If you’re fitness-minded, chances are you’ve done it before. Come on, admit it: You’ve probably exercised in the morning thinking that you would burn more calories than if you exercised later in the day.
This is one case in which the early bird doesn’t get the worm, because it doesn’t matter. The number of calories you burn during a specific activity doesn’t change according to whether it’s morning, midday or evening. Rather, the number of calories you burn generally depends on your body composition, metabolism and food intake — none of which are dependent on the time of day you choose to exercise.
Muscle consumes calories
Because muscle burns calories and body fat does not, the more lean muscle mass in your body and the less fat, the more calories you will burn during physical activity. Additionally, the more muscle mass you have, the more calories you will burn just sitting in a chair, cooking dinner or sleeping.
When people diet, particularly when they are not also exercising, they lose weight but often sacrifice muscle mass. This compounds the difficulty of losing weight and keeping it off. Severely restrictive diets can reduce your metabolic rate by up to 30 percent. This is, in part, why strengthening exercises are so critical to losing and maintaining weight. Such exercises help you preserve muscle and bone, boosting your metabolism.
Three ways to burn calories
To better understand why the time of day you exercise does not affect the number of calories you burn, it is important to know how calories are used.
Basal metabolism: This is the energy you use to keep your body alive — to maintain processes like the beating of your heart and functioning of other organs, brain activities and temperature regulation. It accounts for 50 to 75 percent of your daily caloric expenditure.
Use the formulas below to calculate your approximate basal metabolic rate (BMR). There are different formulas for men and women because men start out with more muscle mass than women and therefore burn more calories through their basal metabolism.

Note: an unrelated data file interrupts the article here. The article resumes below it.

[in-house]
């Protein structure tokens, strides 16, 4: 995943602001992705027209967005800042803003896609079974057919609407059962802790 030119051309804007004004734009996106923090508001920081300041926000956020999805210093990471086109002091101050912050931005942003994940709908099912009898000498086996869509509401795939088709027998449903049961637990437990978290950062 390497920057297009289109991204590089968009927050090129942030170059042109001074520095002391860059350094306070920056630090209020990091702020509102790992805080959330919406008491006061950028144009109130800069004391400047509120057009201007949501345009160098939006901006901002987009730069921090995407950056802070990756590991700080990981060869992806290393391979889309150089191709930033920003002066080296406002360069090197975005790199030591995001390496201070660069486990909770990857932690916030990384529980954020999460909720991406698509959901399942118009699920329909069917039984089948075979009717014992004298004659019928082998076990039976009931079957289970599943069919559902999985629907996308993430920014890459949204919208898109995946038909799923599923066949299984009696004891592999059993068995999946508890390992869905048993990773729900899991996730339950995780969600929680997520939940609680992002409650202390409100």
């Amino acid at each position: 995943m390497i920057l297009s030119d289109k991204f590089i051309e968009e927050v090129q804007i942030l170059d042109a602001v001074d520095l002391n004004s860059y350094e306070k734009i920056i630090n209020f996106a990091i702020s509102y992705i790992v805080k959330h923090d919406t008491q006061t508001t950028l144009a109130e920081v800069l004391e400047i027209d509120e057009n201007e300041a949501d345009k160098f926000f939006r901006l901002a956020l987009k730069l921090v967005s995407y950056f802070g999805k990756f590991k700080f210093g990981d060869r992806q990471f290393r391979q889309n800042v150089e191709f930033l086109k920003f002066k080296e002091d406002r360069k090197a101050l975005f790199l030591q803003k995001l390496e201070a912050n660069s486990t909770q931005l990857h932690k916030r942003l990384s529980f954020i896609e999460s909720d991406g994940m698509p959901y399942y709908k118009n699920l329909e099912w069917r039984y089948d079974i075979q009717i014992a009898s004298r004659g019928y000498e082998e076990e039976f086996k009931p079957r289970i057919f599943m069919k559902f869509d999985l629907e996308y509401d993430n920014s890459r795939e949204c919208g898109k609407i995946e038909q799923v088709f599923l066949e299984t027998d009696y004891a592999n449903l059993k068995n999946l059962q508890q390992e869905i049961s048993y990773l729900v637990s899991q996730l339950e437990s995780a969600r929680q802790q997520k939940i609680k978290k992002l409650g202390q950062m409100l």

Women: 655 + (9.6 x W) + (1.7 x H) – (4.7 x A) = BMR
Men: 66 + (13.7 x W) + (5 x H) – (6.8 x A) = BMR
(W=weight in kilograms, H=height in centimeters, A=age in years)
• To convert kilometers to pounds: weight in pounds divided by 2.2
• To convert inches to centimeters: height in inches multiplied by 2.54
Digestion: This accounts for approximately 10 percent of the calories you use to process the food you consume. For instance, if you consume 2,000 calories a day, you burn 200 of them just by digesting the food. In effect, eating helps you burn calories in the same way exercise does, but to a lesser extent.
Physical activity: Various activities you perform throughout the day consume anywhere from 15 to 40 percent of the calories you burn. Physical activity is the most important component of caloric expenditure over which you have full control.
When people think of burning calories, they think of vigorous exercise, such as jogging or playing tennis. However, many people forget that all physical activity burns calories. For example, people who take the elevator instead of the stairs — but get up early to exercise in the hope of burning extra calories — may be cheating themselves, because taking the stairs also burns calories. Even activities as simple as getting up to change the television channel instead of using the remote control burn calories. Everyone is somewhat guilty of taking the easy route when it comes to getting somewhere or doing chores. But reminding yourself of the extra calories you burn during even the simplest tasks may help you to adopt a healthier lifestyle simply by taking advantage of your own mobility.
There are many ways to burn calories. The following table lists the number of calories a 150-pound person burns performing these activities for 20 minutes.
In the gym:
Step aerobics 168
Stationary bike (vigorous) 252
Stretching, hatha yoga 96
Stair-step machine 144
Low-impact aerobics 132
High-impact aerobics 168
Moderate calisthenics 108
Ski machine 228
Playing basketball 192
Disco dancing 132
Golf (carrying clubs) 132
Golf (using cart) 84
Cross-country hiking 144
Running (5.2 mph) 216
Swimming laps 240
Washing the car 108
Watching TV 18
Painting the house 120
Source: Fitness Partner Connection